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Sci Rep. 2017 Nov 8;7(1):15012. doi: 10.1038/s41598-017-15357-x.

Near infrared light decreases synaptic vulnerability to amyloid beta oligomers.

Author information

1
Mitchell Center for Neurodegenerative Diseases, Department of Neurology, University of Texas Medical Branch, Galveston, TX, USA. mmcomero@utmb.edu.
2
Mitchell Center for Neurodegenerative Diseases, Department of Neurology, University of Texas Medical Branch, Galveston, TX, USA. bakrishn@utmb.edu.
3
Mitchell Center for Neurodegenerative Diseases, Department of Neurology, University of Texas Medical Branch, Galveston, TX, USA. gtaglial@utmb.edu.

Abstract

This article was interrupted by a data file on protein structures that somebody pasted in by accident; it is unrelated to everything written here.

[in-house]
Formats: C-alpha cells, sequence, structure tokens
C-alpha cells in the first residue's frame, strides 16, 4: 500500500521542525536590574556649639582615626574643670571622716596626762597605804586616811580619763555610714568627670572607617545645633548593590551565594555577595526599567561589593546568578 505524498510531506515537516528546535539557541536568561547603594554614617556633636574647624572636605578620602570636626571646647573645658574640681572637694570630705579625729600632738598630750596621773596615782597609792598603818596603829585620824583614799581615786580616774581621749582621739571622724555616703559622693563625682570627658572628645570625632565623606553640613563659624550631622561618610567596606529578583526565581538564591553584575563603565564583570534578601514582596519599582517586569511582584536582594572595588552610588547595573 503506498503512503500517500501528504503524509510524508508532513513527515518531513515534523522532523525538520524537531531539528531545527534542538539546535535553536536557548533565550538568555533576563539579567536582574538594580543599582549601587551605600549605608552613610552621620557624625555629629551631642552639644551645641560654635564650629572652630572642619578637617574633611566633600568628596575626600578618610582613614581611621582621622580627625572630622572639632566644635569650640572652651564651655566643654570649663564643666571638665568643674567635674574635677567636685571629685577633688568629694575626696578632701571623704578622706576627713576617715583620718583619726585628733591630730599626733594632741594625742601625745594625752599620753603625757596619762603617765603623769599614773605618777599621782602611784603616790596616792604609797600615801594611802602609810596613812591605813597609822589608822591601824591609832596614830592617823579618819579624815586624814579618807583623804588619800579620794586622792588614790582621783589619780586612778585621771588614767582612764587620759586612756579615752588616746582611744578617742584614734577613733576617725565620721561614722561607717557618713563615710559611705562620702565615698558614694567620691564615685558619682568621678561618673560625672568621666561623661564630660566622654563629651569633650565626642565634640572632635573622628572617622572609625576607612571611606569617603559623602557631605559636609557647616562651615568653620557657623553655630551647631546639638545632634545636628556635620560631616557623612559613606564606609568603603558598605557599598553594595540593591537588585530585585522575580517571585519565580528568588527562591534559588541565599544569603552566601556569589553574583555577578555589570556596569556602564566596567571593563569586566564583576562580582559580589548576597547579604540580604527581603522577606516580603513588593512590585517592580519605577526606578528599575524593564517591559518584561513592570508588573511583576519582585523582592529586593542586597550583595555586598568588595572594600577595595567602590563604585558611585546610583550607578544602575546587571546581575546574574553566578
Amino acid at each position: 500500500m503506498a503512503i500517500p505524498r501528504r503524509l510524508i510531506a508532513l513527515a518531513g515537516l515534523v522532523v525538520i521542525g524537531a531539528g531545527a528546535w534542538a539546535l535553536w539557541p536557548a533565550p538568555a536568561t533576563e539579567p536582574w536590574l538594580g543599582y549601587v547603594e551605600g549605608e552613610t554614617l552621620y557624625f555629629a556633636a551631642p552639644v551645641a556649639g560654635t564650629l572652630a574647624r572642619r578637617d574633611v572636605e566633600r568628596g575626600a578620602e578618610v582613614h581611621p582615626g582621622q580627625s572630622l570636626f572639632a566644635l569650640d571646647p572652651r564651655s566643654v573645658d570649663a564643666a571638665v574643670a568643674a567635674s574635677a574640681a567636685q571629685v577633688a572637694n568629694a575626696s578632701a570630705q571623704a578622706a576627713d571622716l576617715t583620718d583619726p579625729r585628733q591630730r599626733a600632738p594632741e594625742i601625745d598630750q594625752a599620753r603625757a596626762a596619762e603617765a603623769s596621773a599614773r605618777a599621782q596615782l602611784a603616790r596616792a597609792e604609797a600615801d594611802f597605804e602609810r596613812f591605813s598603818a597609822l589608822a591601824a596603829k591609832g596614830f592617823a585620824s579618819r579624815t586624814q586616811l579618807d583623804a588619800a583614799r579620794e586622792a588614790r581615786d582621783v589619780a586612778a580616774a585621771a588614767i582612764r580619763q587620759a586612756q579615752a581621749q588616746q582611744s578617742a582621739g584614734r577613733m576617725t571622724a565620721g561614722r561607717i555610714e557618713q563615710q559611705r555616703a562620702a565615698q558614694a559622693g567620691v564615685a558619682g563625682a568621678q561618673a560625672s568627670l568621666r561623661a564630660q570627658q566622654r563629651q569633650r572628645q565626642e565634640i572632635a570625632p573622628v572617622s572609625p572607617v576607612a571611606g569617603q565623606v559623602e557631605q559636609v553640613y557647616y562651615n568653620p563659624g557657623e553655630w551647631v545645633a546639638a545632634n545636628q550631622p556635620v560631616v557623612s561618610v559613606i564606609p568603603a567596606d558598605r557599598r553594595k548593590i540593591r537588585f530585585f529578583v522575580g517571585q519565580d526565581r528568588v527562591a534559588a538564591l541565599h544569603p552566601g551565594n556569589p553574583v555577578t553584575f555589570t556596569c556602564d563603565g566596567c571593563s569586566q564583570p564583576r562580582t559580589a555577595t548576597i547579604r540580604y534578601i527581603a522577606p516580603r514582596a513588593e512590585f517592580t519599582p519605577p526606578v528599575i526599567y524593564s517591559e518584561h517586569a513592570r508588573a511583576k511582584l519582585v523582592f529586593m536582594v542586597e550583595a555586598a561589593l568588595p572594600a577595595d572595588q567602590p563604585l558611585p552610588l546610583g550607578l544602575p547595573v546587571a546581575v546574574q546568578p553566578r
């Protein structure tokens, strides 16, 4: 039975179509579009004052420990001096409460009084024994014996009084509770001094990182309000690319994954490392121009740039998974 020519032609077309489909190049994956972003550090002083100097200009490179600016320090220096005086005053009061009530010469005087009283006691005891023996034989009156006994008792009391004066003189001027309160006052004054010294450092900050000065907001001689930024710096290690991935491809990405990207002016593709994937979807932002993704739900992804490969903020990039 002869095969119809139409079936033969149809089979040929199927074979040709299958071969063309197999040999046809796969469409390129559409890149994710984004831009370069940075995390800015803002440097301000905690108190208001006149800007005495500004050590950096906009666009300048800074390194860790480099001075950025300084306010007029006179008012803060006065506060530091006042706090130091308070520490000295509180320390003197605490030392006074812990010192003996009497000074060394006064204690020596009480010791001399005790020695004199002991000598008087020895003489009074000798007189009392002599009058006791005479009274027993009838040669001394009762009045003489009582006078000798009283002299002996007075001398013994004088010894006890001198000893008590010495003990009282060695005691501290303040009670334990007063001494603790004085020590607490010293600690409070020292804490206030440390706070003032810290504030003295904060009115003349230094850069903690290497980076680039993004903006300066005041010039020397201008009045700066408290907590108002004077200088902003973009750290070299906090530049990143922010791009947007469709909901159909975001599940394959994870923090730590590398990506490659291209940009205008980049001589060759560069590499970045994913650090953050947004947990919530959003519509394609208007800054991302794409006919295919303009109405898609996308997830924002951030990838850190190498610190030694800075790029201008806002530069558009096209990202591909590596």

Synaptic dysfunction due to the disrupting binding of amyloid beta (Aβ) and tau oligomers is one of the earliest impairments in Alzheimer's Disease (AD), driving initial cognitive deficits and clinical manifestation. Consequently, there is ample consensus that preventing early synaptic dysfunction would be an effective therapeutic strategy for AD. With this goal in mind, we investigated the effect of a treatment of mice with near infrared (NIR) light on synaptic vulnerability to Aβ oligomers. We found that Aβ oligomer binding to CNS synaptosomes isolated from wild type (wt) mice treated with NIR light was significantly reduced and the resulting suppression of long term potentiation (LTP) by Aβ oligomers was prevented. Similarly, APP transgenic mice treated with NIR showed a significant reduction of endogenous Aβ at CNS synapses. We further found that these phenomena were accompanied by increased synaptic mitochondrial membrane potential in both wt and Tg2576 mice. This study provides evidence that NIR light can effectively reduce synaptic vulnerability to damaging Aβ oligomers, thus furthering NIR light therapy as a viable treatment for AD.

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